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Chris Chase

Marit Bjoergen: The greatest Winter Olympian you've never heard of

Fourth-Place Medal

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What if there were an Olympic athlete who won more medals in Vancouver than Lindsey Vonn, Shaun White and Evan Lysacek combined? An athlete who was so dominant in her sport that she became only the ninth person in history to ever win five medals at a Games? A woman whose Olympics were so good that the media dubbed her "The Queen of Vancouver." Surely you would have heard of such an athlete, right?

Chances are that the name Marit Bjoergen doesn't ring a bell even though the Norwegian cross country skier accomplished everything mentioned above. The 29-year old won three golds, a silver and a bronze in Vancouver, the biggest haul for any athlete at the Games. She received little to no attention for her exploits during NBC's primetime Olympic broadcasts.

Though the network could certainly have highlighted Bjoergen's epic achievement sometime during its final two broadcasts, it's hard to blame the network for not hyping her to American audiences. Cross country skiing has two very big things going against it in the United States: Few people understand the sport and Americans are not strong in the events. Combined, that's a kiss of death in terms of television exposure.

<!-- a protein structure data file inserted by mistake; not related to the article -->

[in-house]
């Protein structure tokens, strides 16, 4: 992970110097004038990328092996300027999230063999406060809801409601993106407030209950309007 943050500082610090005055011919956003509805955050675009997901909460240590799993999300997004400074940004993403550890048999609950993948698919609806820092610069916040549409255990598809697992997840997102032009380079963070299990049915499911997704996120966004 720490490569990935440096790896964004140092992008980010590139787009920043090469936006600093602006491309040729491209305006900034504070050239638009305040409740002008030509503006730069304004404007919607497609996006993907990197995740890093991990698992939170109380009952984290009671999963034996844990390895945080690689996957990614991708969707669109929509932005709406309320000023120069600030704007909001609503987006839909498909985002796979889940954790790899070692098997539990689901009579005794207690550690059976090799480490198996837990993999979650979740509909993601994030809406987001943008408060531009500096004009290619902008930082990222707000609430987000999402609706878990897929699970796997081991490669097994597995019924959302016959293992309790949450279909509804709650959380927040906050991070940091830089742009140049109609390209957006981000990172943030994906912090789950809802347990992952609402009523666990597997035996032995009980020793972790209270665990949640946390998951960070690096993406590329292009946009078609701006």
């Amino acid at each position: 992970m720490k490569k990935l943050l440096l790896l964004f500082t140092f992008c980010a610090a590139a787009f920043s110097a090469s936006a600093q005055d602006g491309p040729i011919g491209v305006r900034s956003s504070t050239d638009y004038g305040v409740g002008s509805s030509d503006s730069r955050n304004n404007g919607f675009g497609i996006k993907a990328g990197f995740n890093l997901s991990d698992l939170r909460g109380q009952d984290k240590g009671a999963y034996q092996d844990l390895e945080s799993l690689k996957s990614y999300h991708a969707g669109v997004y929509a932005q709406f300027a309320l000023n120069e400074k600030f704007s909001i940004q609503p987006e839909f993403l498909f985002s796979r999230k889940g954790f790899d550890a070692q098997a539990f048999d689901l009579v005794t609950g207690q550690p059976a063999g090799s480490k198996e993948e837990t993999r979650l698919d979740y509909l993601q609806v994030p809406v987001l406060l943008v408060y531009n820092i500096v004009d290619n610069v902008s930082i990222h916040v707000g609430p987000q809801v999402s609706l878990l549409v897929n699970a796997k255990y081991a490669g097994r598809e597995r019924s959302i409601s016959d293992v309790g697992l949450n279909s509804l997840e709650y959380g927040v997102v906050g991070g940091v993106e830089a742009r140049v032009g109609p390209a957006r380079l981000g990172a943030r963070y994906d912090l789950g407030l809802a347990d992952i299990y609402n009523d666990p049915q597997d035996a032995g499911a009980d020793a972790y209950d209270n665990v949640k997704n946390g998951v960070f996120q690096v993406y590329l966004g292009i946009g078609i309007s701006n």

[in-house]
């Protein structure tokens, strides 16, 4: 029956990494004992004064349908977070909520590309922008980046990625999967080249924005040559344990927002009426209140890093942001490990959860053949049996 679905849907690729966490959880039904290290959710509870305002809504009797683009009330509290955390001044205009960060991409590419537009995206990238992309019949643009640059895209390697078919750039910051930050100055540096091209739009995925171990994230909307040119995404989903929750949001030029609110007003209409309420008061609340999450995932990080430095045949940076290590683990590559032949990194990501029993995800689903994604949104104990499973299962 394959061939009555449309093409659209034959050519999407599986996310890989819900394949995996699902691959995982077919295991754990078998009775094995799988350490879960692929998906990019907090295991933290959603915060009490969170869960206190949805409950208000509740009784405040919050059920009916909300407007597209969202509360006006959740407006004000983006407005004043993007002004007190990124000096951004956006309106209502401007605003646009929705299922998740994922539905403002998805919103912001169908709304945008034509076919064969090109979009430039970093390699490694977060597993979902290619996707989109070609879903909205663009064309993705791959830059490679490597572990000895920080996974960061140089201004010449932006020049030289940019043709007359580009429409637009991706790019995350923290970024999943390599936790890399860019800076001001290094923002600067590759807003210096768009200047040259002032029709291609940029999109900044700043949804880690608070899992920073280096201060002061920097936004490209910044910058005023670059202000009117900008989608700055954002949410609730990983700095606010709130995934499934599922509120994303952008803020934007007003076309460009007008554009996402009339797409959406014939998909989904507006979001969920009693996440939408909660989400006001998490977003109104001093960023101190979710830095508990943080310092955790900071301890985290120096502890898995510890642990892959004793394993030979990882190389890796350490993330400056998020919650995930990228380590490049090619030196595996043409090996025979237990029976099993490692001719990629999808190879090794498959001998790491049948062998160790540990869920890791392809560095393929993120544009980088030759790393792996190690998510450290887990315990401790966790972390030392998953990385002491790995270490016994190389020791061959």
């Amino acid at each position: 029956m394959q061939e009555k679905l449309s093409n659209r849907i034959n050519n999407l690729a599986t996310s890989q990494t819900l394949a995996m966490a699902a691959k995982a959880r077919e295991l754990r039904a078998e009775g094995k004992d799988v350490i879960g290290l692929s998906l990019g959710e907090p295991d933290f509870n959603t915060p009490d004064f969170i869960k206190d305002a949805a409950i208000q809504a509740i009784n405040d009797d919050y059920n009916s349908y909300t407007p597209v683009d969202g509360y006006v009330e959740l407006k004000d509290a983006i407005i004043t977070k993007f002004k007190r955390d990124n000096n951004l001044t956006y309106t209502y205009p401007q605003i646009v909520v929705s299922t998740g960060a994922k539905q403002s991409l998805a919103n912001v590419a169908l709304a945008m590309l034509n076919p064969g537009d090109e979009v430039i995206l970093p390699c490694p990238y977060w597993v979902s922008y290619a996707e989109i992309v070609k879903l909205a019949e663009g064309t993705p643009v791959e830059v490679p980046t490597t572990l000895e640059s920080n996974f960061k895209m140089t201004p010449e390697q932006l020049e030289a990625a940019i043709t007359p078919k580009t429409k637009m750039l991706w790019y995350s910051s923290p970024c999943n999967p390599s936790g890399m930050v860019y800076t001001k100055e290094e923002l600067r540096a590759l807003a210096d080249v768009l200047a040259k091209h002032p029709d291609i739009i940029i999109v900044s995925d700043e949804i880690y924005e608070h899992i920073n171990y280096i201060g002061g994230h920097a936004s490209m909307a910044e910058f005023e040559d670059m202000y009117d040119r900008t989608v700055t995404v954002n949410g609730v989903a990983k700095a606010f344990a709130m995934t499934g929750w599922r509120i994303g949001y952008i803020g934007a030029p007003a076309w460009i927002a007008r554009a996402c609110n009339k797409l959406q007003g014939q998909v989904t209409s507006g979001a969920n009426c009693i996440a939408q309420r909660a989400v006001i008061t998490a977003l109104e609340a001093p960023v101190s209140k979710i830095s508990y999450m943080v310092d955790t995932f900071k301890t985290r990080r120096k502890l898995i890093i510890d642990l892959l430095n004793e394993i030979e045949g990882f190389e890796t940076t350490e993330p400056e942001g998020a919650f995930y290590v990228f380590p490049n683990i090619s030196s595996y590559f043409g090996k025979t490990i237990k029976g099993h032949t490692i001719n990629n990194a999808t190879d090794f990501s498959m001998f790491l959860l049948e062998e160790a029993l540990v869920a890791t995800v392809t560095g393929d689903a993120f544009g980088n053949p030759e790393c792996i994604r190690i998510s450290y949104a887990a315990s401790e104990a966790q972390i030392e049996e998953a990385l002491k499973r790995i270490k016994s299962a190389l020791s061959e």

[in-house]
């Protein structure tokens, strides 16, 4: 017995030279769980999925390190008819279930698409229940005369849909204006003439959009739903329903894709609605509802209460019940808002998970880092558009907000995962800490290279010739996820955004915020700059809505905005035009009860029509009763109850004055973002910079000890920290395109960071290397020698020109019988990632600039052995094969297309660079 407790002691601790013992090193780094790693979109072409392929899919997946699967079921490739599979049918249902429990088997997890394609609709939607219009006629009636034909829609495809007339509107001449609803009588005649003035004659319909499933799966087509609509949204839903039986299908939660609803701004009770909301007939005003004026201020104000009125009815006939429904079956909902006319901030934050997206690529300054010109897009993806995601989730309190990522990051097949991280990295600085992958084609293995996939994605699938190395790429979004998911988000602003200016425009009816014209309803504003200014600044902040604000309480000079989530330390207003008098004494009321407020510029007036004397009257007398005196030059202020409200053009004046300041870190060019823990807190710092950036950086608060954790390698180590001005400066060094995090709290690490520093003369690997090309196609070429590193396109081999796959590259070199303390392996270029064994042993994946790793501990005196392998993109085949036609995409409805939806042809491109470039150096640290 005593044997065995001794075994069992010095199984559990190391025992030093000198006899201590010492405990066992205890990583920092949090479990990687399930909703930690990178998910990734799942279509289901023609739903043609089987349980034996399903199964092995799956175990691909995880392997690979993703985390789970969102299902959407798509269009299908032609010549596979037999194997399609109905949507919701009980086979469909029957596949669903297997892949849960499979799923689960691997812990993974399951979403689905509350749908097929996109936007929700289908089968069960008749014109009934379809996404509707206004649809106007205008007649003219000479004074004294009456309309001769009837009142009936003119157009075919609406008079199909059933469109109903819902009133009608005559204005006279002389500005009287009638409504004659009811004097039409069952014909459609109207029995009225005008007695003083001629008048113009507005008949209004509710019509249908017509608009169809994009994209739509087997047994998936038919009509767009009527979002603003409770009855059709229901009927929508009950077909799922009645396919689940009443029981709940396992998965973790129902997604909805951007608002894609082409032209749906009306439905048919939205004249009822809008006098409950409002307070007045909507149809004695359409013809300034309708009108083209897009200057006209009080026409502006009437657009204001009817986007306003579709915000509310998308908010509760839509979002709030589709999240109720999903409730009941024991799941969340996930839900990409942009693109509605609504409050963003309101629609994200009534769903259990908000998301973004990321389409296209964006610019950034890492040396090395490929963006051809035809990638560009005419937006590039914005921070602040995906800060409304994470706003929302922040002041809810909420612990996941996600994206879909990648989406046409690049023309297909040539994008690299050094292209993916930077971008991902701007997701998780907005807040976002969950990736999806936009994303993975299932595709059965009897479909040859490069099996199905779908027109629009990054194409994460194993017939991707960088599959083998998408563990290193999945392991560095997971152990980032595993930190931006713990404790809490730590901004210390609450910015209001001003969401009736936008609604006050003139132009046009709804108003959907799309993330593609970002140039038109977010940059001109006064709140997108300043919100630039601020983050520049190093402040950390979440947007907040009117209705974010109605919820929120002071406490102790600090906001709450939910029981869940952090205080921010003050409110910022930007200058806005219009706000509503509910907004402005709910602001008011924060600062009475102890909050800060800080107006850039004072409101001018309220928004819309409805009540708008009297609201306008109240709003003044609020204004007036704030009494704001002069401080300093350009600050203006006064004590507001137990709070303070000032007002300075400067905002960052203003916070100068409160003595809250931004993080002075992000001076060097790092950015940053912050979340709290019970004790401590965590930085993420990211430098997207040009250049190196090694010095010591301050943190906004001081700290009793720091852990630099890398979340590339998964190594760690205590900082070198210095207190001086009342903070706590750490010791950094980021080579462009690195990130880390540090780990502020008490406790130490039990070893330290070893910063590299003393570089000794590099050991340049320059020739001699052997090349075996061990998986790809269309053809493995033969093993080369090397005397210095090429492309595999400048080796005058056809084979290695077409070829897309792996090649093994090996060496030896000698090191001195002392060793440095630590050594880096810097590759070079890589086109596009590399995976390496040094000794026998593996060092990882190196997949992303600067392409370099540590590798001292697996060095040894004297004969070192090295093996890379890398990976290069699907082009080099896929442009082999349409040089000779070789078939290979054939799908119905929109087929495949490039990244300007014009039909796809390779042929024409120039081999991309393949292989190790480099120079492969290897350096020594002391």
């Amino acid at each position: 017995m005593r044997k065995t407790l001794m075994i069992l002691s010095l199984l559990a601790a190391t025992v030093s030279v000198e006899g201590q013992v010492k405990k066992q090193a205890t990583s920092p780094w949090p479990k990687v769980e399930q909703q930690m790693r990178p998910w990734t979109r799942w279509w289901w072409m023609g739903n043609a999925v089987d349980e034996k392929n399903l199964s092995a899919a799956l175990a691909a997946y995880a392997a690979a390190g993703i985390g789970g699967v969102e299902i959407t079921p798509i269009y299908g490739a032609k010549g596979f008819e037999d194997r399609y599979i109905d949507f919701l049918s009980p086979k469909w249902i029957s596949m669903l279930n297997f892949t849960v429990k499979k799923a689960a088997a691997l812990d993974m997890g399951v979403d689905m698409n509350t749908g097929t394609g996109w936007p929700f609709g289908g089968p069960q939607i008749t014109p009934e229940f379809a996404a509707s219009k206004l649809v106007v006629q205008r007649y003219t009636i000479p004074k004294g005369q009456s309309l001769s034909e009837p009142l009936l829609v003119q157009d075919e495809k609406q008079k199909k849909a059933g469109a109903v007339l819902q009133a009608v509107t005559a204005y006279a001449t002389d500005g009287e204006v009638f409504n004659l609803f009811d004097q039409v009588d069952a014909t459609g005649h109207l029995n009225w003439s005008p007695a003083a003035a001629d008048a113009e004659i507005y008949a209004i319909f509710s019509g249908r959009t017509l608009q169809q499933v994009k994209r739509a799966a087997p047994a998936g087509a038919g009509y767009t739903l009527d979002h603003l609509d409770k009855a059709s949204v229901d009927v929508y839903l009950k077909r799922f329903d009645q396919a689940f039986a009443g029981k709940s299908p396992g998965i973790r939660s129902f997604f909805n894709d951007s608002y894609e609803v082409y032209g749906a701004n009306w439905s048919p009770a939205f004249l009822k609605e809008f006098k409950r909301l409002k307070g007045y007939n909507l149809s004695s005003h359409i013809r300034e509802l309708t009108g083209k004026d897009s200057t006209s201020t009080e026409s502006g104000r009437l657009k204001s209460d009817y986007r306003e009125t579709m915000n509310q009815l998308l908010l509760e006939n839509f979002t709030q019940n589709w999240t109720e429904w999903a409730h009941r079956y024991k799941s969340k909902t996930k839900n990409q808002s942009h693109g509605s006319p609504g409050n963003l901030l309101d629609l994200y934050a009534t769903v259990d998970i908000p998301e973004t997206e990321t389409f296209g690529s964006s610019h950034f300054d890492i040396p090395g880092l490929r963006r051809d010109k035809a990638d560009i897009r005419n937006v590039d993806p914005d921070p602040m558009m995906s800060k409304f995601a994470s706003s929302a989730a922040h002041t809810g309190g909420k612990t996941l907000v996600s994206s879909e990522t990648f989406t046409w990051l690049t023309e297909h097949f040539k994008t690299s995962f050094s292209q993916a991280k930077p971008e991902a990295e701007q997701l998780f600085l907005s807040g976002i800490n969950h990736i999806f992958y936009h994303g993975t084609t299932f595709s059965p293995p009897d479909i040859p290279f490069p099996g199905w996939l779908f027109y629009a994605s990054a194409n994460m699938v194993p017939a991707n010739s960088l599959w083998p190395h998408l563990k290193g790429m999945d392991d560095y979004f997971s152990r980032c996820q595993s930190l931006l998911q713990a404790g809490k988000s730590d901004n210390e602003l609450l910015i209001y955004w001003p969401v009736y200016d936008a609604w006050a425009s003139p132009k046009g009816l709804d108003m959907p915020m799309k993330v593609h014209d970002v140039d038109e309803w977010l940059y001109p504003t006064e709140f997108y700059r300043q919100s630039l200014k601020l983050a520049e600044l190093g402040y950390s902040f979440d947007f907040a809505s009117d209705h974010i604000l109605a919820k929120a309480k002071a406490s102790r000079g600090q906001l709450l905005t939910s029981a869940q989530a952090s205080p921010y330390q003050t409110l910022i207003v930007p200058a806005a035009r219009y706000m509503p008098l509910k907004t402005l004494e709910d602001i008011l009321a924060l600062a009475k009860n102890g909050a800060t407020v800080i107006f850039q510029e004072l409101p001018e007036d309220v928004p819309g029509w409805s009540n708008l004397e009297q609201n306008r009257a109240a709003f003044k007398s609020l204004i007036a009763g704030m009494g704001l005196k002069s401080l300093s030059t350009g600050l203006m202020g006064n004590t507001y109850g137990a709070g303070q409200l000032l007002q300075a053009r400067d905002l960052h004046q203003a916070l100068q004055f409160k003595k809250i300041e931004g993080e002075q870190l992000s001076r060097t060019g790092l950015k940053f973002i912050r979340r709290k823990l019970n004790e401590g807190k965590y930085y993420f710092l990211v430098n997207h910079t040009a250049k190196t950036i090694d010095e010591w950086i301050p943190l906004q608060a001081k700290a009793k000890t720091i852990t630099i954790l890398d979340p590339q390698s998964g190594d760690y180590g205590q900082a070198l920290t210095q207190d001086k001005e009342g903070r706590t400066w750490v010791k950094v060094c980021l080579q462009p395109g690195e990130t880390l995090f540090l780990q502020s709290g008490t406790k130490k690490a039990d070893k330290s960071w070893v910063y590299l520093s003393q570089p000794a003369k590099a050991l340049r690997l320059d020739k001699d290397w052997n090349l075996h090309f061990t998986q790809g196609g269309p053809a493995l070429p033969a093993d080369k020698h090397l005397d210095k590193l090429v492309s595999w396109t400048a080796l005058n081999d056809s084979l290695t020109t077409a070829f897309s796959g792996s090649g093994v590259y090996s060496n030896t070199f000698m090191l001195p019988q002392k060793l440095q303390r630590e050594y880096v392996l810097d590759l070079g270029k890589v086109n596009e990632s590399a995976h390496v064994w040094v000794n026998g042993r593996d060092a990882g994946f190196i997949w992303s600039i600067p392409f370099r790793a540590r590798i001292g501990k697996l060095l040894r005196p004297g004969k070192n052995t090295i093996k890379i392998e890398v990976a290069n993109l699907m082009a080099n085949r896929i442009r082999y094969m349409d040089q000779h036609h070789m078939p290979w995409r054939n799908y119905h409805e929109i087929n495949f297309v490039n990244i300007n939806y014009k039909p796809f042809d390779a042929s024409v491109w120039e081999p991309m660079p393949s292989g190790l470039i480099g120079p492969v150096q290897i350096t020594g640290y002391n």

But cross country skiing isn't the leisurely stroll in the snow most people assume it is. The competitors are among the most fit athletes at an Olympics, as the event takes a rare mix of strength and stamina. A great cross country skier has to have the endurance of a marathoner and the strength of a sprinter.

And despite the long races, the action is often close at the end. Bjoergen missed out on a fourth gold medal in Saturday's 30km classical event when she was beaten at the finish line by the length of one ski.

Bjoergen medaled in each of the five women's cross country races she competed in (there were six overall). Those ranged from the ultra-long distance (30km) to a shorter relay spring (5km individually). In doing so, she proved that she was the greatest female athlete in Vancouver, whether most of America realized it or not.

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